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History, Arts and Literature

Covering topics of American history, including The Constitution, literature and various works of art.

The court said it will rule on how the First Amendment applies to social media and whether Texas and Florida are allowed to impose fines on Facebook, YouTube and other platforms for allegedly discriminating against conservatives.
Our resident humanities scholar reflects on a nation fundamentally divided, again.
Sober reflections for presidential aspirants.
Perhaps best remembered for the dam and institute named for him, the 31st president was known as a great humanitarian but had a low view of the role of government in improving people's lives.
Designed to be the crown jewel of the Hudson Yards development, a 150-foot-tall collection of 154 interconnected staircases known as the Vessel remains off limits.
The hands of the Doomsday Clock now stand at 90 seconds to midnight — the closest to global nuclear catastrophe it has ever been. Against that backdrop, the United States still struggles with its own nuclear history.
Popularly referred to as “the eighth wonder of the world,” the bridge was, at the time of its construction, the largest suspension bridge in the world. Today, it connects New Yorkers with their past and each other.
The Mississippi city's Mayor Toby Barker recalls the highs and lows of navigating COVID-19's delta and omicron waves.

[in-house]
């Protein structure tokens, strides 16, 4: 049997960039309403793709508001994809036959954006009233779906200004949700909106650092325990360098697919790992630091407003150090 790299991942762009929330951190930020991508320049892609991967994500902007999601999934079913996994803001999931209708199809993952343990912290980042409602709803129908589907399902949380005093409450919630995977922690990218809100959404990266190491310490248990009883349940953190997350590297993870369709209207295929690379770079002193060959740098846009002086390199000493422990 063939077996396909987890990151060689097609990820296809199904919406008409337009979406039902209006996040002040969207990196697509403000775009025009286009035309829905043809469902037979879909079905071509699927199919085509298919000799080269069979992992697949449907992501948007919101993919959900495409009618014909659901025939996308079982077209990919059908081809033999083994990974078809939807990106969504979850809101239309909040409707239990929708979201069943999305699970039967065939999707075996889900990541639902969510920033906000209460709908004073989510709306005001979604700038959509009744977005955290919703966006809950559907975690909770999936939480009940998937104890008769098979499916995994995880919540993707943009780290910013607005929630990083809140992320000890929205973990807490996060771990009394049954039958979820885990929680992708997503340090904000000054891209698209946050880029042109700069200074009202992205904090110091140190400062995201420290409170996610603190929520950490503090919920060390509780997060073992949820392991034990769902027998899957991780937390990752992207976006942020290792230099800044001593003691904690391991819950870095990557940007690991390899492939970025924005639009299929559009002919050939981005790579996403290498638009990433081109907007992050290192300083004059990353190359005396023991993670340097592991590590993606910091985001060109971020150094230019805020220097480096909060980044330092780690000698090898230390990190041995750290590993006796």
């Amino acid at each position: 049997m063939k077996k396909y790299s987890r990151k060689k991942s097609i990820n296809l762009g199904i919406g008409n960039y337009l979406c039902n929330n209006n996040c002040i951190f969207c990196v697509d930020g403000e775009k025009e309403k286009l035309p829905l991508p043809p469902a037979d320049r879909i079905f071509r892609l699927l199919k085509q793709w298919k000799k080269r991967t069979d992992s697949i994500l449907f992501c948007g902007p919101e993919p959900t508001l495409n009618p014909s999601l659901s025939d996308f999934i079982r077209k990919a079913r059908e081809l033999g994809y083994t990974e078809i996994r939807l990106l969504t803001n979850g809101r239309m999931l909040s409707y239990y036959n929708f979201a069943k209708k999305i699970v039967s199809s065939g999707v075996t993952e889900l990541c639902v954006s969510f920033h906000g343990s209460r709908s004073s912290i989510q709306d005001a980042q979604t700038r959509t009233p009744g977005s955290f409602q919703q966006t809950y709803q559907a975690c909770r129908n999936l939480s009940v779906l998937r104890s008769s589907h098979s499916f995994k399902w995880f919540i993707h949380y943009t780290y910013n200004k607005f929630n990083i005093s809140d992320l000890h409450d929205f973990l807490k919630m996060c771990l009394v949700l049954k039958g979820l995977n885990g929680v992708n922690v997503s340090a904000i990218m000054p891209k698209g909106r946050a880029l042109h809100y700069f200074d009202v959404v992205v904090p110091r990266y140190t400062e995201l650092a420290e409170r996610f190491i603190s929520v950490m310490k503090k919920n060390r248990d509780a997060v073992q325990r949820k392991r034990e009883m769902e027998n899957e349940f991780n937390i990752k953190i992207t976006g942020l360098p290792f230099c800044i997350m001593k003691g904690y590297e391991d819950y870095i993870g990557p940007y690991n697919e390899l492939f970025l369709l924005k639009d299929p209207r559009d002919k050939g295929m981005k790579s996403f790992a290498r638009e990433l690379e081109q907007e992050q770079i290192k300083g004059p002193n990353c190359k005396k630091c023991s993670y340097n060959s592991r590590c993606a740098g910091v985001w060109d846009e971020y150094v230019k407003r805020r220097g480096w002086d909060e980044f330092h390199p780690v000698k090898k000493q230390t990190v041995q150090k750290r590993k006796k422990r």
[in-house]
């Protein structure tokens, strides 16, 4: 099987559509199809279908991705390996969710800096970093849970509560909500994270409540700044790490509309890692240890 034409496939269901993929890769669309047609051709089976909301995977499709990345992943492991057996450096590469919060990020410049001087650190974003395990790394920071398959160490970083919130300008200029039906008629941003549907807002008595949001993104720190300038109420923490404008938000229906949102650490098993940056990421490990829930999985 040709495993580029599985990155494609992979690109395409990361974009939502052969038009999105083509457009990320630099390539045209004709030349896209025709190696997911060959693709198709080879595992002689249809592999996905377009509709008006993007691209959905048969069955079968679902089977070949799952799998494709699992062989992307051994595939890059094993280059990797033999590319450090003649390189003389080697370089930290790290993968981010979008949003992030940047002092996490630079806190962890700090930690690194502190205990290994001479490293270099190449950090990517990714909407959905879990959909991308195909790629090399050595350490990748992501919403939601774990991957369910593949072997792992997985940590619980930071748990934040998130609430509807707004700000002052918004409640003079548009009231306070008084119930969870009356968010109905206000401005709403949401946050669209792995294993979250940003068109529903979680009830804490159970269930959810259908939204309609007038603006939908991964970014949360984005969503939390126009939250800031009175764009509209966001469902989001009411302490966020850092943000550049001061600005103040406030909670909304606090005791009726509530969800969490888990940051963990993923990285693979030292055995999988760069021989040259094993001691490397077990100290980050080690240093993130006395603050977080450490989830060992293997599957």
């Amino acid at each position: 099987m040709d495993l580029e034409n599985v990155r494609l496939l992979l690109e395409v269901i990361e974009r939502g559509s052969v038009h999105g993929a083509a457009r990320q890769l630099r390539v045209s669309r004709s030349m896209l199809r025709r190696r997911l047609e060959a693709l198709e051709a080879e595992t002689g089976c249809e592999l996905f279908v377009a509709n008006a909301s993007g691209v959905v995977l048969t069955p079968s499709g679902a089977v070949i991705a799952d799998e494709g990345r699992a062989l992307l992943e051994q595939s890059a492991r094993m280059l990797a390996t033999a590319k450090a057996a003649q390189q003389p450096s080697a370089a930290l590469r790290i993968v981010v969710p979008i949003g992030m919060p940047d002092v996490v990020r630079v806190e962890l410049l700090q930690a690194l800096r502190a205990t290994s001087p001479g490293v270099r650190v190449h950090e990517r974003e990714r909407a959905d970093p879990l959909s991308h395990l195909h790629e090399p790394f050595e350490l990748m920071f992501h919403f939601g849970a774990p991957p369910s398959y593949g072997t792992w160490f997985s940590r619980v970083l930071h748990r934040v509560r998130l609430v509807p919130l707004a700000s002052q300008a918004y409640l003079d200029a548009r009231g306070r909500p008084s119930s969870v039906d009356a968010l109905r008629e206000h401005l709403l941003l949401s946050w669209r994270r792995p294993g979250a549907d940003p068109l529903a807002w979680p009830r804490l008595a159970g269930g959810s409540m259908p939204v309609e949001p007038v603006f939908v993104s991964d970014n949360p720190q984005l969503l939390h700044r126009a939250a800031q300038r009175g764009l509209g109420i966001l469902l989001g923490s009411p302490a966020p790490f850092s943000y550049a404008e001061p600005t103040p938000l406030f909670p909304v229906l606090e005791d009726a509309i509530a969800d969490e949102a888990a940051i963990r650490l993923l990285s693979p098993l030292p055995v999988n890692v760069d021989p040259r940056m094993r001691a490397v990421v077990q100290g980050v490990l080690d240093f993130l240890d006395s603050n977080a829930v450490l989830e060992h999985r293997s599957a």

The origins of the sixth president’s pathetic quest for greatness and his sacrifice of happiness during a lifetime of service.
The public expects better from the highest court in the land and has lost trust in the judicial branch as much as the others. Our resident humanities scholar asks, who will save us from our guardians?
A half-century ago, a Republican president moved to devolve power from Washington to states and local governments. Today it’s the right that’s trying to turn that around.
America’s intervention in the Russo-Japanese War a century ago cast Theodore Roosevelt as an unlikely but ultimately successful diplomat. Teddy would be surprised to see who is leading the diplomatic offensive this time.
The fifth president is best known for the doctrine named for him that helped keep European powers from further meddling in the New World. And given the political environment today, you would be excused for being envious of his Era of Good Feeling.
What we can learn from the tragedy and now vindication of the father of the atomic bomb.
The current detention of a young Wall Street Journal correspondent echoes a high-stakes game played by governments that dates back to the American Revolution.
Catholic Church doctrine was used to justify the world’s largest land grab and the resulting colonialism. It had an outsized role in shaping the United States and other countries of the New World.